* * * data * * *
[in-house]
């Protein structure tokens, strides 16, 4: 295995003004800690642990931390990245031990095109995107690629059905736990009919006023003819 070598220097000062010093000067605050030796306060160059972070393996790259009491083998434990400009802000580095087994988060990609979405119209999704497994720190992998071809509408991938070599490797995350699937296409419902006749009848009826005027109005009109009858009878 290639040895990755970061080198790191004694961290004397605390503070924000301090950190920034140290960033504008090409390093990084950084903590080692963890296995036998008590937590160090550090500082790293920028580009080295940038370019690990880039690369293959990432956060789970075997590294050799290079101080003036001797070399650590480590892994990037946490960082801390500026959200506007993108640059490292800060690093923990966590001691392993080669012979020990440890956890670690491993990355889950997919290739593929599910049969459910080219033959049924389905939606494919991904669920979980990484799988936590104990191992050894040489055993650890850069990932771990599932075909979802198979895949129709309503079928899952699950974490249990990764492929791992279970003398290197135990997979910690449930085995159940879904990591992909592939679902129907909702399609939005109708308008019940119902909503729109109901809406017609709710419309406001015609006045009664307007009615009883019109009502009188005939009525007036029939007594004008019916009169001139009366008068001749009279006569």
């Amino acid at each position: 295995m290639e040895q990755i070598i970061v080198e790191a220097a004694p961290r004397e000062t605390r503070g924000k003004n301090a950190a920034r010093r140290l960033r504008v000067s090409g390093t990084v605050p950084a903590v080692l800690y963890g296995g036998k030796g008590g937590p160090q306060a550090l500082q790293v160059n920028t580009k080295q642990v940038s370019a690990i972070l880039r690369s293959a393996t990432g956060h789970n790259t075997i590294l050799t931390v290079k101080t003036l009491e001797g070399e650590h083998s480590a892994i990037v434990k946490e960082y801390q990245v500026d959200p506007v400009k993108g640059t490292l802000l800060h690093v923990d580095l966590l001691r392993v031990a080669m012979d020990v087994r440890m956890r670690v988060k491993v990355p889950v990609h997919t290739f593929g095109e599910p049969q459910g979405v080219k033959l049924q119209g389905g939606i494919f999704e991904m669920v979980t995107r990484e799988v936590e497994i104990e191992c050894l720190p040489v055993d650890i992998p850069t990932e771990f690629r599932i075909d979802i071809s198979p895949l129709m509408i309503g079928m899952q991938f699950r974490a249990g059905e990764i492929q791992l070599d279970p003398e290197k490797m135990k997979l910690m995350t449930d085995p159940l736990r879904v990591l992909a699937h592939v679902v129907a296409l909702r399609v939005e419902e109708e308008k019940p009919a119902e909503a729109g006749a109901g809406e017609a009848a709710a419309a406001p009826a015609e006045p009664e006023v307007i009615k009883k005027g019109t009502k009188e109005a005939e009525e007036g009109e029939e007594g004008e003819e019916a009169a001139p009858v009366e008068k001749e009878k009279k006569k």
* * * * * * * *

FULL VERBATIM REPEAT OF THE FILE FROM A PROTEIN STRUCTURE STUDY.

[in-house]
């Protein structure tokens, strides 16, 4: 295995003004800690642990931390990245031990095109995107690629059905736990009919006023003819 070598220097000062010093000067605050030796306060160059972070393996790259009491083998434990400009802000580095087994988060990609979405119209999704497994720190992998071809509408991938070599490797995350699937296409419902006749009848009826005027109005009109009858009878 290639040895990755970061080198790191004694961290004397605390503070924000301090950190920034140290960033504008090409390093990084950084903590080692963890296995036998008590937590160090550090500082790293920028580009080295940038370019690990880039690369293959990432956060789970075997590294050799290079101080003036001797070399650590480590892994990037946490960082801390500026959200506007993108640059490292800060690093923990966590001691392993080669012979020990440890956890670690491993990355889950997919290739593929599910049969459910080219033959049924389905939606494919991904669920979980990484799988936590104990191992050894040489055993650890850069990932771990599932075909979802198979895949129709309503079928899952699950974490249990990764492929791992279970003398290197135990997979910690449930085995159940879904990591992909592939679902129907909702399609939005109708308008019940119902909503729109109901809406017609709710419309406001015609006045009664307007009615009883019109009502009188005939009525007036029939007594004008019916009169001139009366008068001749009279006569």
């Amino acid at each position: 295995m290639e040895q990755i070598i970061v080198e790191a220097a004694p961290r004397e000062t605390r503070g924000k003004n301090a950190a920034r010093r140290l960033r504008v000067s090409g390093t990084v605050p950084a903590v080692l800690y963890g296995g036998k030796g008590g937590p160090q306060a550090l500082q790293v160059n920028t580009k080295q642990v940038s370019a690990i972070l880039r690369s293959a393996t990432g956060h789970n790259t075997i590294l050799t931390v290079k101080t003036l009491e001797g070399e650590h083998s480590a892994i990037v434990k946490e960082y801390q990245v500026d959200p506007v400009k993108g640059t490292l802000l800060h690093v923990d580095l966590l001691r392993v031990a080669m012979d020990v087994r440890m956890r670690v988060k491993v990355p889950v990609h997919t290739f593929g095109e599910p049969q459910g979405v080219k033959l049924q119209g389905g939606i494919f999704e991904m669920v979980t995107r990484e799988v936590e497994i104990e191992c050894l720190p040489v055993d650890i992998p850069t990932e771990f690629r599932i075909d979802i071809s198979p895949l129709m509408i309503g079928m899952q991938f699950r974490a249990g059905e990764i492929q791992l070599d279970p003398e290197k490797m135990k997979l910690m995350t449930d085995p159940l736990r879904v990591l992909a699937h592939v679902v129907a296409l909702r399609v939005e419902e109708e308008k019940p009919a119902e909503a729109g006749a109901g809406e017609a009848a709710a419309a406001p009826a015609e006045p009664e006023v307007i009615k009883k005027g019109t009502k009188e109005a005939e009525e007036g009109e029939e007594g004008e003819e019916a009169a001139p009858v009366e008068k001749e009878k009279k006569k």